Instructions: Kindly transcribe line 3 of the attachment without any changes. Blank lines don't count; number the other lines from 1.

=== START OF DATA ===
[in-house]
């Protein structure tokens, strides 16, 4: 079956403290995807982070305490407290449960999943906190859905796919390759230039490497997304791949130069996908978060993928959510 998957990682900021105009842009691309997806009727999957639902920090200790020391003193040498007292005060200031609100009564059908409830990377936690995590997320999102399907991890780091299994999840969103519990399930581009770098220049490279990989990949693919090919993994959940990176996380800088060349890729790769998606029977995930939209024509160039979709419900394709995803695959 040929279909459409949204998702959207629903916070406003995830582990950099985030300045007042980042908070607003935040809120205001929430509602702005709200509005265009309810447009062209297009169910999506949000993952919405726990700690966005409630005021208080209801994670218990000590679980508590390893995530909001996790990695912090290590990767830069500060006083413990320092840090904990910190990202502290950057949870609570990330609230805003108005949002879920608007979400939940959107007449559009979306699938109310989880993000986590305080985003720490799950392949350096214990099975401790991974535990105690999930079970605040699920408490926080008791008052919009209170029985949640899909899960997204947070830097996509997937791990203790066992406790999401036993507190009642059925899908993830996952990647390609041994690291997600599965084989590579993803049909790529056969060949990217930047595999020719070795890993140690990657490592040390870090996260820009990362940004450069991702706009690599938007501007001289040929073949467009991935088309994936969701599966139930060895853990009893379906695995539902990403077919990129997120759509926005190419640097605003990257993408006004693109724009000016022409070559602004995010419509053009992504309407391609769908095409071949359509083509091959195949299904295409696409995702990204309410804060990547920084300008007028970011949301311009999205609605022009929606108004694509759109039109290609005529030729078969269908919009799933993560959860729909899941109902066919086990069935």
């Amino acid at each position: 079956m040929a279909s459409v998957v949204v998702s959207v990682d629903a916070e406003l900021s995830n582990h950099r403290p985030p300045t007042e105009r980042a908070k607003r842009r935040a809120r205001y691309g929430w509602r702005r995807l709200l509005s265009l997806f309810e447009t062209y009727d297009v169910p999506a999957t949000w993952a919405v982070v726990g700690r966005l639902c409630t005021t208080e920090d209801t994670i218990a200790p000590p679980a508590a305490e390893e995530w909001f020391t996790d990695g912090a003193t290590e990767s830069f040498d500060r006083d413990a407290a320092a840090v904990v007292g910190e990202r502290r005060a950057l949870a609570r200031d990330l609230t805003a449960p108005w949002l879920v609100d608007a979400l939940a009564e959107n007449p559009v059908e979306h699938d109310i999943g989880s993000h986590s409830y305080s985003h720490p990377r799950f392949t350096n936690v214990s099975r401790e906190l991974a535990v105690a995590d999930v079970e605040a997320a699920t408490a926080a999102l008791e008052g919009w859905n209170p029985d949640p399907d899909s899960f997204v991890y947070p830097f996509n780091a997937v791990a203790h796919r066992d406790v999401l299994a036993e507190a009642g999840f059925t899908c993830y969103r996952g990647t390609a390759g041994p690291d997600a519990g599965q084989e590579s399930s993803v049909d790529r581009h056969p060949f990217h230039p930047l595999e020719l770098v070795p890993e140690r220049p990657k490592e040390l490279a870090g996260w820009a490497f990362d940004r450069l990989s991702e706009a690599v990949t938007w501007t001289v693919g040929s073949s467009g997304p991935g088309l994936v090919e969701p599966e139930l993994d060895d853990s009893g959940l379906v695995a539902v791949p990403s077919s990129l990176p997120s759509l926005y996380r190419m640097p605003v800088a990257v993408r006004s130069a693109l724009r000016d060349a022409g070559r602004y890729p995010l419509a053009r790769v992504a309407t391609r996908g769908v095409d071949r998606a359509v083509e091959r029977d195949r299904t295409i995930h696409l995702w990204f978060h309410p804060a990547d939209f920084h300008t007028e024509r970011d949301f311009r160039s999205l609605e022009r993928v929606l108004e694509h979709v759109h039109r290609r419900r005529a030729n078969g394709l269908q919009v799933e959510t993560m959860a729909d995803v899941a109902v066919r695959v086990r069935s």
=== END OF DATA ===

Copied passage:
């Amino acid at each position: 079956m040929a279909s459409v998957v949204v998702s959207v990682d629903a916070e406003l900021s995830n582990h950099r403290p985030p300045t007042e105009r980042a908070k607003r842009r935040a809120r205001y691309g929430w509602r702005r995807l709200l509005s265009l997806f309810e447009t062209y009727d297009v169910p999506a999957t949000w993952a919405v982070v726990g700690r966005l639902c409630t005021t208080e920090d209801t994670i218990a200790p000590p679980a508590a305490e390893e995530w909001f020391t996790d990695g912090a003193t290590e990767s830069f040498d500060r006083d413990a407290a320092a840090v904990v007292g910190e990202r502290r005060a950057l949870a609570r200031d990330l609230t805003a449960p108005w949002l879920v609100d608007a979400l939940a009564e959107n007449p559009v059908e979306h699938d109310i999943g989880s993000h986590s409830y305080s985003h720490p990377r799950f392949t350096n936690v214990s099975r401790e906190l991974a535990v105690a995590d999930v079970e605040a997320a699920t408490a926080a999102l008791e008052g919009w859905n209170p029985d949640p399907d899909s899960f997204v991890y947070p830097f996509n780091a997937v791990a203790h796919r066992d406790v999401l299994a036993e507190a009642g999840f059925t899908c993830y969103r996952g990647t390609a390759g041994p690291d997600a519990g599965q084989e590579s399930s993803v049909d790529r581009h056969p060949f990217h230039p930047l595999e020719l770098v070795p890993e140690r220049p990657k490592e040390l490279a870090g996260w820009a490497f990362d940004r450069l990989s991702e706009a690599v990949t938007w501007t001289v693919g040929s073949s467009g997304p991935g088309l994936v090919e969701p599966e139930l993994d060895d853990s009893g959940l379906v695995a539902v791949p990403s077919s990129l990176p997120s759509l926005y996380r190419m640097p605003v800088a990257v993408r006004s130069a693109l724009r000016d060349a022409g070559r602004y890729p995010l419509a053009r790769v992504a309407t391609r996908g769908v095409d071949r998606a359509v083509e091959r029977d195949r299904t295409i995930h696409l995702w990204f978060h309410p804060a990547d939209f920084h300008t007028e024509r970011d949301f311009r160039s999205l609605e022009r993928v929606l108004e694509h979709v759109h039109r290609r419900r005529a030729n078969g394709l269908q919009v799933e959510t993560m959860a729909d995803v899941a109902v066919r695959v086990r069935s």